REAL ESTATE

Meijer breaks ground for new store in Detroit

BY Marianne Wilson

Grand Rapids, Mich. — Meijer on Monday broke ground on a supercenter in Detroit, on the site of a former high school on the city’s west side. The groundbreaking ceremony comes less than a year after Meijer opened a supercenter at the historical Michigan State Fairgrounds in the Motor City.

"The opening of our store in the city of Detroit last summer marked a significant milestone in our company history, and the beginning of a promise to be a part of this community long into the future," co-chairman Hank Meijer said. "We could not be more pleased with its success, and look forward to opening another supercenter here in Detroit."

Detroit Mayor Mike Duggan was among several government and Meijer representatives in attendance.

"The first Meijer store in Detroit has shown how tremendous the market is in the city for quality shopping," Duggan said. "Adding this second store is a real testament to Meijer’s commitment to Detroit and Detroiters’ love for what Meijer adds to our community. Having these two retail anchors in our neighborhoods fills a great need for our residents and is a major selling point for others who are considering moving into the city."

The planned new store is expected to create up to 500 jobs and will embody the commitment to community that has guided the family-owned retailer over the years. Meijer donates more than 6% of its net profit each year to charitable organizations, including food banks and pantries. The company also partners with local farmers and businesses, when available, to provide locally-grown produce and other local products.

Construction of a new Meijer supercenter typically takes a year, and hiring announcements for the second Detroit store will begin in early 2015.

keyboard_arrow_downCOMMENTS

Leave a Reply

No comments found

Polls

Consumer confidence is high. Is that reflected in your stores’ revenues?

View Results

Loading ... Loading ...
OPERATIONS

Former Circuit City CEO, Car Max founder Richard Sharp dies at 67

BY Staff Writer

New York — Richard Sharp, the former CEO of Circuit City and driving force behind CarMax, has died due to complications from a rare type of Alzheimer’s disease. He was 67.

“Rick Sharp was a giant in the consumer electronics industry,” the Consumer Electronics Association said in a statement. “He helped build Circuit City from a regional chain into one of the nation’s leading electronics retailers. He also was an innovative businessman, leading the creation of the breakthrough consumer-friendly used car retailing concept, CarMax. Sharp was an innovative and bright mind who exemplified the creativity, dedication and passion that are hallmarks of our industry’s great leaders,”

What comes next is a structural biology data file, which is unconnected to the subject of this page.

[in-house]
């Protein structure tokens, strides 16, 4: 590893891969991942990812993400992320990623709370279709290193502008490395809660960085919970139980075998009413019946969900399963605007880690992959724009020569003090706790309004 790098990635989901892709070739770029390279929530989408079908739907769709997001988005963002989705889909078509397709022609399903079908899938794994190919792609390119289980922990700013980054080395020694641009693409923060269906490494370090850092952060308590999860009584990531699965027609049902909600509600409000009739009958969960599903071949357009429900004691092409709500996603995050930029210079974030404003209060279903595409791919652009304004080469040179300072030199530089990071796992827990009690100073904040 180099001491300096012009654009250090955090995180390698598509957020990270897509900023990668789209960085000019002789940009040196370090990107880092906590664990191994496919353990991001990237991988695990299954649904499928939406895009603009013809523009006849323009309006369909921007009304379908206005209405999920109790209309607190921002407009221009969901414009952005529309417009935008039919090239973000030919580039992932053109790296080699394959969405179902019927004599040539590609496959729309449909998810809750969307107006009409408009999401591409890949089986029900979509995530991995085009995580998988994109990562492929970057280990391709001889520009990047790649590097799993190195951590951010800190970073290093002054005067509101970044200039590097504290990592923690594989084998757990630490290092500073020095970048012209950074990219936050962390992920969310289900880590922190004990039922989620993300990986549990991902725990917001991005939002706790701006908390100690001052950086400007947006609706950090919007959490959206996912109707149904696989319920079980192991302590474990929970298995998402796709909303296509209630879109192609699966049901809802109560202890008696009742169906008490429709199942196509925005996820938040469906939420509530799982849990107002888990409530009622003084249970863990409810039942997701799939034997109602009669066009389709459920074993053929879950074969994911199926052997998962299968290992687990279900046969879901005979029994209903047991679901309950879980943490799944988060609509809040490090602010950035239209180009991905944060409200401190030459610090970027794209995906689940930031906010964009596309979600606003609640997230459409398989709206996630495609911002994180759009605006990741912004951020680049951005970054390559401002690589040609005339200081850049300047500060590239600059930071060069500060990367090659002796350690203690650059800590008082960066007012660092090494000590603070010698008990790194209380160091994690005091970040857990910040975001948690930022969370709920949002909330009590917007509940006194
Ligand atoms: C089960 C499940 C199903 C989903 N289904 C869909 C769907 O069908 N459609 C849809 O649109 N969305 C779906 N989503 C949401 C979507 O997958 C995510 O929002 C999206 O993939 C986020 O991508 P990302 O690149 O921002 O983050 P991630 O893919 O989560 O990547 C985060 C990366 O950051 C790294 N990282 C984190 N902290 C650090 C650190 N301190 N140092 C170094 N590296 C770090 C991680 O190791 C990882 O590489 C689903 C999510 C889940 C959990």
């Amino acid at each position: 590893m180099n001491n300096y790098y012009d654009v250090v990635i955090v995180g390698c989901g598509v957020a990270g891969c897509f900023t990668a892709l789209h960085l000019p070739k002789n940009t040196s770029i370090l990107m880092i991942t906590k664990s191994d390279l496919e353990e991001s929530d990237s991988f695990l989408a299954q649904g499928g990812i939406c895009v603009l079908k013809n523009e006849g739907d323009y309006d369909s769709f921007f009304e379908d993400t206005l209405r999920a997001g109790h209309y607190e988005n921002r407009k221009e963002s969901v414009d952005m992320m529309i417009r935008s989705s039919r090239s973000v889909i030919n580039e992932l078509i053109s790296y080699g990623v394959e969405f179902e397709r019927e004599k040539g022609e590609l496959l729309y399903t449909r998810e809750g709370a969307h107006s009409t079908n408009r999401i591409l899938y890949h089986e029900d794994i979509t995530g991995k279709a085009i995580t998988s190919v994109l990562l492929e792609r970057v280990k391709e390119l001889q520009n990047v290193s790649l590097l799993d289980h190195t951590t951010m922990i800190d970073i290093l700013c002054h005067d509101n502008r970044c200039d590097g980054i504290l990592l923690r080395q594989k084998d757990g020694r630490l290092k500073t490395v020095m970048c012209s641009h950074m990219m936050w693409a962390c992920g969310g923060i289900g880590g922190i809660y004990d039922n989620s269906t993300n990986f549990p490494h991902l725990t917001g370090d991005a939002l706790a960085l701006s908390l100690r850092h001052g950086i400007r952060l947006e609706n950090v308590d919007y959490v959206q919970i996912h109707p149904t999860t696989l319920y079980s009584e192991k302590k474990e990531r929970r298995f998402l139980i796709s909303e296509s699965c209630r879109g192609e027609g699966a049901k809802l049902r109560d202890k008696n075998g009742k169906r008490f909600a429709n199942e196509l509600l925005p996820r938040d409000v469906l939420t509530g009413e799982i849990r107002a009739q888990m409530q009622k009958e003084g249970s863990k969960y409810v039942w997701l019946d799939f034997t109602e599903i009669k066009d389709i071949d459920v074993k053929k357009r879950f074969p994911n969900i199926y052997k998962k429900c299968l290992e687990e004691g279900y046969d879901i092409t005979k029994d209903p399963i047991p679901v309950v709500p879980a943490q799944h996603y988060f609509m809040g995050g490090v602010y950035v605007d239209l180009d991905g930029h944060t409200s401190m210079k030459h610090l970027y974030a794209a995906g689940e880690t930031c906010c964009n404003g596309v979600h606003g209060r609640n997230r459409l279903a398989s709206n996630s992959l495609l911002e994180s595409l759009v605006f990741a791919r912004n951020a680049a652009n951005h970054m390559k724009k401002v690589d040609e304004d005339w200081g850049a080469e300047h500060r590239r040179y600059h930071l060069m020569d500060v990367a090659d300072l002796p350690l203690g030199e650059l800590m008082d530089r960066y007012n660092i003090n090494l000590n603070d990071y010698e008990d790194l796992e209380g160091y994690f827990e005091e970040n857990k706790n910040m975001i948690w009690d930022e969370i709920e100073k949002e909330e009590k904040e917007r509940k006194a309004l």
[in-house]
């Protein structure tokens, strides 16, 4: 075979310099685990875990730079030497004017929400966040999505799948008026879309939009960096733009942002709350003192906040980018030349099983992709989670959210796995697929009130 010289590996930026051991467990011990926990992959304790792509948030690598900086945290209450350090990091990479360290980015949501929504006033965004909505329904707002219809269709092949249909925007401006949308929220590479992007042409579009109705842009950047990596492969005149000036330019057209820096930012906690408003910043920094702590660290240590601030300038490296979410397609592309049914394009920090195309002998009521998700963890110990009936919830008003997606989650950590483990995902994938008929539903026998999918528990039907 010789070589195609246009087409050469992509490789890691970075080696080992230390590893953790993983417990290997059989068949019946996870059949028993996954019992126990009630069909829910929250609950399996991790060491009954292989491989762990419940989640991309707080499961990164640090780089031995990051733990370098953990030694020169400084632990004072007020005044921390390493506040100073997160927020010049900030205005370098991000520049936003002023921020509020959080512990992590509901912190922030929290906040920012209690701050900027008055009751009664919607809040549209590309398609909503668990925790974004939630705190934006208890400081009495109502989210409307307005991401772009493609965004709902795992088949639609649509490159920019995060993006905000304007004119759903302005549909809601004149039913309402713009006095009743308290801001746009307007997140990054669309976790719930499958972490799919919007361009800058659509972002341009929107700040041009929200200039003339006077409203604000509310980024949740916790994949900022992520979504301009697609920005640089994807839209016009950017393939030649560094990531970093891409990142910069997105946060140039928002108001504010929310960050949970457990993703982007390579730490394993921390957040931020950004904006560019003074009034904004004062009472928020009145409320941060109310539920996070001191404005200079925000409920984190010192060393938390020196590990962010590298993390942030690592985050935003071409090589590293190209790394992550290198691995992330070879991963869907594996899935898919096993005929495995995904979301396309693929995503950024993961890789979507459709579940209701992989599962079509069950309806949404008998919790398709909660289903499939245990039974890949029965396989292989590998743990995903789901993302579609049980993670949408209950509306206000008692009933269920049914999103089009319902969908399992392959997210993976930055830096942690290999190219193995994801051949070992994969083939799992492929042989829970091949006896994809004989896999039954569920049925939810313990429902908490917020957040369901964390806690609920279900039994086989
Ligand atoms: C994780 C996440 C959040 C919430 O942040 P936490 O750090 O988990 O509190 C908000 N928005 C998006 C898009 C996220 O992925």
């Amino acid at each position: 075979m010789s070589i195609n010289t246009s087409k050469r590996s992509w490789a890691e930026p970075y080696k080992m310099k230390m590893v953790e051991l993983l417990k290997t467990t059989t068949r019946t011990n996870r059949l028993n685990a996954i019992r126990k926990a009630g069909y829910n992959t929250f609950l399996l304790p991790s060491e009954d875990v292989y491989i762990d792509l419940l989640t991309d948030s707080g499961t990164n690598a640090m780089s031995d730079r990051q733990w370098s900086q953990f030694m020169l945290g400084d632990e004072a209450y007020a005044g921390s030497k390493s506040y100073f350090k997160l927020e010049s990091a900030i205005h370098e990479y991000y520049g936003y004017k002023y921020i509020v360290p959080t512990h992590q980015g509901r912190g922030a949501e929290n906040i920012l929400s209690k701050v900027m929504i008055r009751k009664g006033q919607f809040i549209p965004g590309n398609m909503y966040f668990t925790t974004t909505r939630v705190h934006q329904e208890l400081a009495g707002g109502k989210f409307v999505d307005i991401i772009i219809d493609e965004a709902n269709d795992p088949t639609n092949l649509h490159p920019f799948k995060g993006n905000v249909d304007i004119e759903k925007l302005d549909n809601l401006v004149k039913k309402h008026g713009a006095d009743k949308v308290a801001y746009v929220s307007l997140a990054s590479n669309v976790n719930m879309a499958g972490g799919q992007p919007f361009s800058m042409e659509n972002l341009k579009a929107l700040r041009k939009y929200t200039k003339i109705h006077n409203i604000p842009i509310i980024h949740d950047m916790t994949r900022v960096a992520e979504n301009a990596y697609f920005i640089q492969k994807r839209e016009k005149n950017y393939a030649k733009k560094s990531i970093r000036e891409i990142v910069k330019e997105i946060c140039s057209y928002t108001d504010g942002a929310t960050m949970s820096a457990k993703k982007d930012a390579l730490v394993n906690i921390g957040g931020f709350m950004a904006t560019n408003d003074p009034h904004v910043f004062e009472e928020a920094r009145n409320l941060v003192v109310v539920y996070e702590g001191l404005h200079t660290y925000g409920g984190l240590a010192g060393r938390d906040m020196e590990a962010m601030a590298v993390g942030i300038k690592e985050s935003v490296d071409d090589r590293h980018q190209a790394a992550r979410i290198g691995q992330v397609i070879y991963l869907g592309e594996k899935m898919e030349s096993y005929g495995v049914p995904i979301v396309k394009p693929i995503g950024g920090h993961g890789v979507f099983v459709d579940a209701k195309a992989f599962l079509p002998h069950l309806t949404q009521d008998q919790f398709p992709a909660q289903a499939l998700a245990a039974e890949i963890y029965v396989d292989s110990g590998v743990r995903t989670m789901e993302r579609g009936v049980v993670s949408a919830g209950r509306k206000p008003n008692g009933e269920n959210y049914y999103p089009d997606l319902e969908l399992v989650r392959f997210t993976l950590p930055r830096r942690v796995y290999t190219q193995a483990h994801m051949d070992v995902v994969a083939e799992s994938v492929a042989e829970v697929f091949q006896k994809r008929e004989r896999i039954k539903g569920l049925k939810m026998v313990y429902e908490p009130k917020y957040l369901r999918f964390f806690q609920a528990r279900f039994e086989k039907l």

Sharp joined Circuit City in 1982 and served as CEO of the company from 1986 to 2000. Under his leadership, Circuit City enjoyed meteoric growth with sales that increased from $175 million in 1986 to more than $10 billion by 2000. Eight years after he had left the company, Circuit City filed for bankruptcy in 2008 and the following year was liquidated.

During his tenure at Circuit City, Sharp was involved in the creation of CarMax, which promised shoppers a simple, no-haggling approach to car buying. Sharp joined CarMax in 2002 when it was spun off as a separate company from Circuit City and served as chairman of the company until 2007. CarMax has since grown to become the nation’s largest seller of used vehicles with 135 stores with annual sales of more than $12.5 billion.

Sharp was also a founding investor in the Crocs footwear company where he served as chairman from 2005 until 2011.

keyboard_arrow_downCOMMENTS

Leave a Reply

No comments found

Polls

Consumer confidence is high. Is that reflected in your stores’ revenues?

View Results

Loading ... Loading ...
FINANCE

Tile Shop names Best Buy controller as CFO

BY Marianne Wilson

Minneapolis — Tile Shop Holdings announced the appointment of Kirk Geadelmann as its new CFO.

He will transition into the role on August 12, 2014, succeeding CFO Timothy C. Clayton, who has resigned his position to accept an executive position with another company. Clayton will remain with the Tile Shop until mid-August to ensure a smooth transition of responsibilities.

Prior to joining Tile Shop, Geadelmann worked for 14 years at Best Buy, most recently serving as the corporate and international controller.

keyboard_arrow_downCOMMENTS

Leave a Reply

No comments found

Polls

Consumer confidence is high. Is that reflected in your stores’ revenues?

View Results

Loading ... Loading ...